ND Political Expert: One Year Later, Jan. 6 Events Still a Concern
Tuesday, January 4, 2022
It has been a year since the attack on the U.S. Capitol by supporters of then-President Donald Trump.
Despite many arrests and a Congressional investigation, a North Dakota political expert feels the lingering effects are not fully realized. The first anniversary of the attack is this Thursday.
Mark Jendrysik, political science professor at the University of North Dakota, said with fresh polls surrounding the events showing partisan splits, it is reasonable to think a portion of the American public does not fully grasp the effect on democracy.
"I think there's a large number of people who have basically treated it like 'no big deal,' and that frightens me," Jendrysik stated. "Because it's the absolute worst political thing to happen to this country in my lifetime."
In an ABC News/Ipsos poll, a majority of respondents indicated the attack was a threat against the election process, but more than half of Republicans say those involved were protecting democracy.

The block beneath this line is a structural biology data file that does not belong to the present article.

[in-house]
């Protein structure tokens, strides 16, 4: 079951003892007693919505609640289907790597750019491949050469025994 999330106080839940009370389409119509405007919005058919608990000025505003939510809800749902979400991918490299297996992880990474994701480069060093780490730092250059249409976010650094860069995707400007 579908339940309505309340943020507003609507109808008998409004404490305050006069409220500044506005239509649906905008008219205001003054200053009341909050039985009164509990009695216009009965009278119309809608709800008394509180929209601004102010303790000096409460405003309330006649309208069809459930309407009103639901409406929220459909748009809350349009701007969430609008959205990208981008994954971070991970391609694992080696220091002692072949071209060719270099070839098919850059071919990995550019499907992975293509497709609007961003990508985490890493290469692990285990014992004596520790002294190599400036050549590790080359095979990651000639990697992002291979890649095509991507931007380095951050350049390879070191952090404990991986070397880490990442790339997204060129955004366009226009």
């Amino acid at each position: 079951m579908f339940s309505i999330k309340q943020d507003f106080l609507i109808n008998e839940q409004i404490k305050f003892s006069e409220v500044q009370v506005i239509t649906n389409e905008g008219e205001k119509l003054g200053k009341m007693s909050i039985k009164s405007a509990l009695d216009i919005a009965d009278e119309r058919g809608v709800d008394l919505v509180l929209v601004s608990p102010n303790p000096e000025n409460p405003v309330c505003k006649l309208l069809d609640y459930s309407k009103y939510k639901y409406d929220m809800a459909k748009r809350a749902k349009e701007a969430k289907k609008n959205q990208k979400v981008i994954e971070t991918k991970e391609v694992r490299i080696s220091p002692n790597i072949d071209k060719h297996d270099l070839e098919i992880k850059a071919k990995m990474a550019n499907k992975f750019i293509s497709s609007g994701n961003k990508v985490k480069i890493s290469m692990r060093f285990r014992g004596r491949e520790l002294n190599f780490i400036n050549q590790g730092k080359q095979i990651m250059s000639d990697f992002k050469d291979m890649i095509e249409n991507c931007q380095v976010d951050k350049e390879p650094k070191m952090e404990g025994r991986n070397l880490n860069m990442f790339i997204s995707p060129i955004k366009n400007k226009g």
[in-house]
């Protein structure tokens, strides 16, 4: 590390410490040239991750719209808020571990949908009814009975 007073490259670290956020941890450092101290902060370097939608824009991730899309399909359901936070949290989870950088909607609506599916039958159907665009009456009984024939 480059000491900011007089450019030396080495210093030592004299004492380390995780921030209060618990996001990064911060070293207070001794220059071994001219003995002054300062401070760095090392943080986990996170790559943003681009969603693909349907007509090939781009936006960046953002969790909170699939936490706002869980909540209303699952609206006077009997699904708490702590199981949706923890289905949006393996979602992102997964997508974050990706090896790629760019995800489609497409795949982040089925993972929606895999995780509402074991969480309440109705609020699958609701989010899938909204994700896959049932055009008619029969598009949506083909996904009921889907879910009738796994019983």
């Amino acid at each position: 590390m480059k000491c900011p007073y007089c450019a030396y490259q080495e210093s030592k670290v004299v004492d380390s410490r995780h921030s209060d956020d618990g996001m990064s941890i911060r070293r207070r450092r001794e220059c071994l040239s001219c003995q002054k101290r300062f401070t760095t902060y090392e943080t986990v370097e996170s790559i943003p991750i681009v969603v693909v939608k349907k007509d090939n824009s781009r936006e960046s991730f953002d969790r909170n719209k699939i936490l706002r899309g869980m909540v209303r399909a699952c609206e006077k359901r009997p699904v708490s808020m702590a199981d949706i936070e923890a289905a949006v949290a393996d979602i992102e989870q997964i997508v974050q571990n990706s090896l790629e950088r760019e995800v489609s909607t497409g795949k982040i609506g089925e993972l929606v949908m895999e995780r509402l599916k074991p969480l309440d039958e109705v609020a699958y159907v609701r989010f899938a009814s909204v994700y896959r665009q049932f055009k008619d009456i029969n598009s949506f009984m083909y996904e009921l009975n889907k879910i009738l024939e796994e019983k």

Jendrysik said the divide underscores efforts in GOP-led states to adopt voting restrictions. There are fears some proposed changes would give states power to reject votes based on outcomes. Backers of the efforts say they are trying to restore faith in elections.
But Jendrysik countered any politician who downplays the attack or suggests the country move on without a proper response is arguing in bad faith. He asserted it speaks to the "team sport" nature of politics with party members consistently opting for loyalty, even when events such as Jan. 6 transpire.
"You should never believe that your political opponents are your enemies, that they're evil," Jendrysik cautioned. "Because that leads down a very dangerous path."
He noted the path gets started in places such as state legislatures, when one party is in power for too long. In North Dakota's case, Republicans have built overwhelming majorities. Jendrysik added not worrying about losing power can result in elected officials who are not there for the right reasons.
"I think they're more into it for public attention than they are for the really hard, difficult work of running a free society," Jendrysik contended.
Support for this reporting was provided by The Carnegie Corporation of New York.
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